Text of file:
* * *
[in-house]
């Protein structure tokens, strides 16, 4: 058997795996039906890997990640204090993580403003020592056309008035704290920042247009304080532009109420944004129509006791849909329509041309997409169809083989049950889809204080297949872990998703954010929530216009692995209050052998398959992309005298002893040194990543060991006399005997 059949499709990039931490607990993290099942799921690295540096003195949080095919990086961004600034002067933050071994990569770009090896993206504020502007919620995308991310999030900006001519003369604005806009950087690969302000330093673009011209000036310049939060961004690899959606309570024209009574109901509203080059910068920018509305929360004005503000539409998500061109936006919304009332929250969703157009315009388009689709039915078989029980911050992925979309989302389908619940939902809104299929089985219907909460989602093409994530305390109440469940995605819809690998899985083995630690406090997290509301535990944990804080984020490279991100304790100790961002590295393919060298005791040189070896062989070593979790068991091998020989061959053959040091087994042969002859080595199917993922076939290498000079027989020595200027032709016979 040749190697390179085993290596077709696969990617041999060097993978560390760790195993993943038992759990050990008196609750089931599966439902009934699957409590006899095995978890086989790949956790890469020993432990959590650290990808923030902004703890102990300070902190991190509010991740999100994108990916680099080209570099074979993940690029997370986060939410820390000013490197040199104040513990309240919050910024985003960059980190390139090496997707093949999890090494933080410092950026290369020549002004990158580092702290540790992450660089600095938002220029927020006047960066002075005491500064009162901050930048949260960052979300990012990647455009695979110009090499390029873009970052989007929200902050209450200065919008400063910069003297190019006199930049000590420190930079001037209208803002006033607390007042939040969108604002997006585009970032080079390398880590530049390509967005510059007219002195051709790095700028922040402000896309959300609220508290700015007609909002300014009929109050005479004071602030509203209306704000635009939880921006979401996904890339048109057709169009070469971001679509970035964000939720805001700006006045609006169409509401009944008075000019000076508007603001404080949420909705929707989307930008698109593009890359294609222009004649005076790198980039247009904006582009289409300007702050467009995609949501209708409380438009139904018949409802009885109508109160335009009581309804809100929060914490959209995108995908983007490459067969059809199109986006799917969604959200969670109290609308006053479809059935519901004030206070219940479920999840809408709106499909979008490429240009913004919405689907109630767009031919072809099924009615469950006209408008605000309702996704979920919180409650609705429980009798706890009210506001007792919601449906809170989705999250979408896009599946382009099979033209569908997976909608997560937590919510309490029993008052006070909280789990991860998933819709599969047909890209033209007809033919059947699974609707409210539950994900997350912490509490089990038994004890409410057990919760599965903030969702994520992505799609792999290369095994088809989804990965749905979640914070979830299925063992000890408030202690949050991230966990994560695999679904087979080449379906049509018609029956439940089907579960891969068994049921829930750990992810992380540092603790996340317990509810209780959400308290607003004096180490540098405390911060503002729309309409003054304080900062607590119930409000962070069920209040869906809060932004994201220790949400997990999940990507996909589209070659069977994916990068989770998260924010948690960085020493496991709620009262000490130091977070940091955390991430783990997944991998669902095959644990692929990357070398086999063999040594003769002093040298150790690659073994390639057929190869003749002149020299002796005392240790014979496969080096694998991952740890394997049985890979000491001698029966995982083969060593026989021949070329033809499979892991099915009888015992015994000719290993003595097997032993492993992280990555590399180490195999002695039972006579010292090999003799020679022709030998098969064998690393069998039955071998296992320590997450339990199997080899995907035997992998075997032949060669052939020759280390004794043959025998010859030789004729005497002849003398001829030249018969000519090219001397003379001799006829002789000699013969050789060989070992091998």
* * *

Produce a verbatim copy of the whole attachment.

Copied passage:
[in-house]
């Protein structure tokens, strides 16, 4: 058997795996039906890997990640204090993580403003020592056309008035704290920042247009304080532009109420944004129509006791849909329509041309997409169809083989049950889809204080297949872990998703954010929530216009692995209050052998398959992309005298002893040194990543060991006399005997 059949499709990039931490607990993290099942799921690295540096003195949080095919990086961004600034002067933050071994990569770009090896993206504020502007919620995308991310999030900006001519003369604005806009950087690969302000330093673009011209000036310049939060961004690899959606309570024209009574109901509203080059910068920018509305929360004005503000539409998500061109936006919304009332929250969703157009315009388009689709039915078989029980911050992925979309989302389908619940939902809104299929089985219907909460989602093409994530305390109440469940995605819809690998899985083995630690406090997290509301535990944990804080984020490279991100304790100790961002590295393919060298005791040189070896062989070593979790068991091998020989061959053959040091087994042969002859080595199917993922076939290498000079027989020595200027032709016979 040749190697390179085993290596077709696969990617041999060097993978560390760790195993993943038992759990050990008196609750089931599966439902009934699957409590006899095995978890086989790949956790890469020993432990959590650290990808923030902004703890102990300070902190991190509010991740999100994108990916680099080209570099074979993940690029997370986060939410820390000013490197040199104040513990309240919050910024985003960059980190390139090496997707093949999890090494933080410092950026290369020549002004990158580092702290540790992450660089600095938002220029927020006047960066002075005491500064009162901050930048949260960052979300990012990647455009695979110009090499390029873009970052989007929200902050209450200065919008400063910069003297190019006199930049000590420190930079001037209208803002006033607390007042939040969108604002997006585009970032080079390398880590530049390509967005510059007219002195051709790095700028922040402000896309959300609220508290700015007609909002300014009929109050005479004071602030509203209306704000635009939880921006979401996904890339048109057709169009070469971001679509970035964000939720805001700006006045609006169409509401009944008075000019000076508007603001404080949420909705929707989307930008698109593009890359294609222009004649005076790198980039247009904006582009289409300007702050467009995609949501209708409380438009139904018949409802009885109508109160335009009581309804809100929060914490959209995108995908983007490459067969059809199109986006799917969604959200969670109290609308006053479809059935519901004030206070219940479920999840809408709106499909979008490429240009913004919405689907109630767009031919072809099924009615469950006209408008605000309702996704979920919180409650609705429980009798706890009210506001007792919601449906809170989705999250979408896009599946382009099979033209569908997976909608997560937590919510309490029993008052006070909280789990991860998933819709599969047909890209033209007809033919059947699974609707409210539950994900997350912490509490089990038994004890409410057990919760599965903030969702994520992505799609792999290369095994088809989804990965749905979640914070979830299925063992000890408030202690949050991230966990994560695999679904087979080449379906049509018609029956439940089907579960891969068994049921829930750990992810992380540092603790996340317990509810209780959400308290607003004096180490540098405390911060503002729309309409003054304080900062607590119930409000962070069920209040869906809060932004994201220790949400997990999940990507996909589209070659069977994916990068989770998260924010948690960085020493496991709620009262000490130091977070940091955390991430783990997944991998669902095959644990692929990357070398086999063999040594003769002093040298150790690659073994390639057929190869003749002149020299002796005392240790014979496969080096694998991952740890394997049985890979000491001698029966995982083969060593026989021949070329033809499979892991099915009888015992015994000719290993003595097997032993492993992280990555590399180490195999002695039972006579010292090999003799020679022709030998098969064998690393069998039955071998296992320590997450339990199997080899995907035997992998075997032949060669052939020759280390004794043959025998010859030789004729005497002849003398001829030249018969000519090219001397003379001799006829002789000699013969050789060989070992091998």